Cuban-Americans

Pedro Portal / El Nuevo Herald

Few of Tuesday’s elections were as hard fought as Florida’s 26th congressional district – where Republican challenger Carlos Curbelo unseated incumbent Democratic Congressman Joe Garcia.

But the race is less likely to be remembered for that result than for how it may end up dropping the curtain on a time-honored Miami political tradition: playing the Cuba card.

Eileen Suarez / New Theatre

This story originally ran October 28, 2014. It was rebroadcast May 6, 2015.

“Taste this, Siomara, and tell me that this doesn’t taste like Cuba.”

“Mom, I don’t know what Cuba tastes like.”

-- from “The Cuban Spring” by Vanessa Garcia

Charlie Crist campaign

Latinos, as if you needed more media reminding, are America’s largest minority today. Winning their swing vote matters more than ever – even if means politicians making speeches in really bad Spanish.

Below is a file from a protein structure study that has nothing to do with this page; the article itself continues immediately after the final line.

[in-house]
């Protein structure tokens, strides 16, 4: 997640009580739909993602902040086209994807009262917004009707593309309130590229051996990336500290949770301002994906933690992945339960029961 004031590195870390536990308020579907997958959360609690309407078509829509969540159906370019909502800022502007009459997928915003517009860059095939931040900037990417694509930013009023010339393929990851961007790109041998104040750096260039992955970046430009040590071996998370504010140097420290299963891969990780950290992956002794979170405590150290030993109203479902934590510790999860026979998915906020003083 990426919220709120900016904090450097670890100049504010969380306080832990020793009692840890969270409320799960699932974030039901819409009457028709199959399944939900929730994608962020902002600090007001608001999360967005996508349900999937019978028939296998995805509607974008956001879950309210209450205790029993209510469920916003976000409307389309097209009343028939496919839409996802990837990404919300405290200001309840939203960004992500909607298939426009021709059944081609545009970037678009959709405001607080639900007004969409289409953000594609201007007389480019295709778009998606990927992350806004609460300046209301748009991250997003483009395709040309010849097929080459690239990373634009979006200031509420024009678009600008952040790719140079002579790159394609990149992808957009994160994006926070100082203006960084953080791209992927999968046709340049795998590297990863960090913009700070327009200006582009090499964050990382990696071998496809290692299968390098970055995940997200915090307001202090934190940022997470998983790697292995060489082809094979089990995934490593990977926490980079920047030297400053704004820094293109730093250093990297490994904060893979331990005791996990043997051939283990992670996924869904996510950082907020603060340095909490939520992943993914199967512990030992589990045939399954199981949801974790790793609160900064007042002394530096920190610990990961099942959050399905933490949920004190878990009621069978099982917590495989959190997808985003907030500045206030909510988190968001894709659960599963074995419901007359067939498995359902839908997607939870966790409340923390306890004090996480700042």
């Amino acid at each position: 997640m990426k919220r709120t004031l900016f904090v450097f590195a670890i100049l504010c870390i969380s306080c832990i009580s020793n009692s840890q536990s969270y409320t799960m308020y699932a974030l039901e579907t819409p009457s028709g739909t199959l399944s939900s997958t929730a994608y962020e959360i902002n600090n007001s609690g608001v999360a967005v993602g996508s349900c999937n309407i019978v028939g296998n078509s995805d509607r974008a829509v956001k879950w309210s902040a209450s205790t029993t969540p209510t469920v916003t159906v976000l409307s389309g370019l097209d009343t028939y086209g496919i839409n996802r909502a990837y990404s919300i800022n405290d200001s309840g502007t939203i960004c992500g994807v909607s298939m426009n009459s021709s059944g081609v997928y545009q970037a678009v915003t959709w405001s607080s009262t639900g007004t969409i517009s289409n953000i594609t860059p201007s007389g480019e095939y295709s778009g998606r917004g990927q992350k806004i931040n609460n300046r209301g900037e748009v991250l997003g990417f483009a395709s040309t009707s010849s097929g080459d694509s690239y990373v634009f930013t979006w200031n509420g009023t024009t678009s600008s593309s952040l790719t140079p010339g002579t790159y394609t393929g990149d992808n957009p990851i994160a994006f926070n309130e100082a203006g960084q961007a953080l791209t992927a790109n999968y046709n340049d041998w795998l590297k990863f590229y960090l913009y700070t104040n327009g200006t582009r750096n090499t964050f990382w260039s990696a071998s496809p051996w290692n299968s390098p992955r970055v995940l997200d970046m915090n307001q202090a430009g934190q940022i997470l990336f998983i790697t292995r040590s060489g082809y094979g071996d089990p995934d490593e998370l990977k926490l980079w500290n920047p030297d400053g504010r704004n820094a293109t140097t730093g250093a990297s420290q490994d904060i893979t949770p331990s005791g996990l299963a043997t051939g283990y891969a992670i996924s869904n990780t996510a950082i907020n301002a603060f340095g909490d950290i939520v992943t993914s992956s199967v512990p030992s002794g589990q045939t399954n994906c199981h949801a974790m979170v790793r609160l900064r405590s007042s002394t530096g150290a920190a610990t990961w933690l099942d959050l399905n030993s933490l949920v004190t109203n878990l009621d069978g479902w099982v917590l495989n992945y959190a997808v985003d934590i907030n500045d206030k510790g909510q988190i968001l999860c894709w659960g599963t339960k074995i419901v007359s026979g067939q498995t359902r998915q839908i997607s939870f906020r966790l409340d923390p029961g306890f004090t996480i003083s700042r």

In Florida, that exercise used to be a day at the beach. Or rather, an hour at Miami’s Versailles restaurant. Drink a café cubano. Declare your hatred for Fidel Castro. Head to the next campaign stop.

But that was back when Latino in Florida meant almost exclusively Cuban. And Cuban meant Republican.

Wilson Sayre

David’s Café, an iconic South Beach haunt for locals and tourists alike, closed its doors for good this weekend.

Located the corner of 11th Street and Collins Avenue, David’s was flanked road construction that has dragged on for almost a year. The project has blocked sidewalks and increased gridlock. Adrian Gonzalez, owner, blamed the construction and the recession for sealing the café’s fate.

Real Time With Bill Maher / HBO

What does Charlie know that we don’t know?

Charlie Crist, Florida’s ex-Republican governor and now its leading Democratic gubernatorial candidate, assumed a real political risk this month: He called on Washington to lift the 52-year-old U.S. trade embargo against communist Cuba.

In an interview with WLRN, Crist insisted his changed stance is a matter of common sense.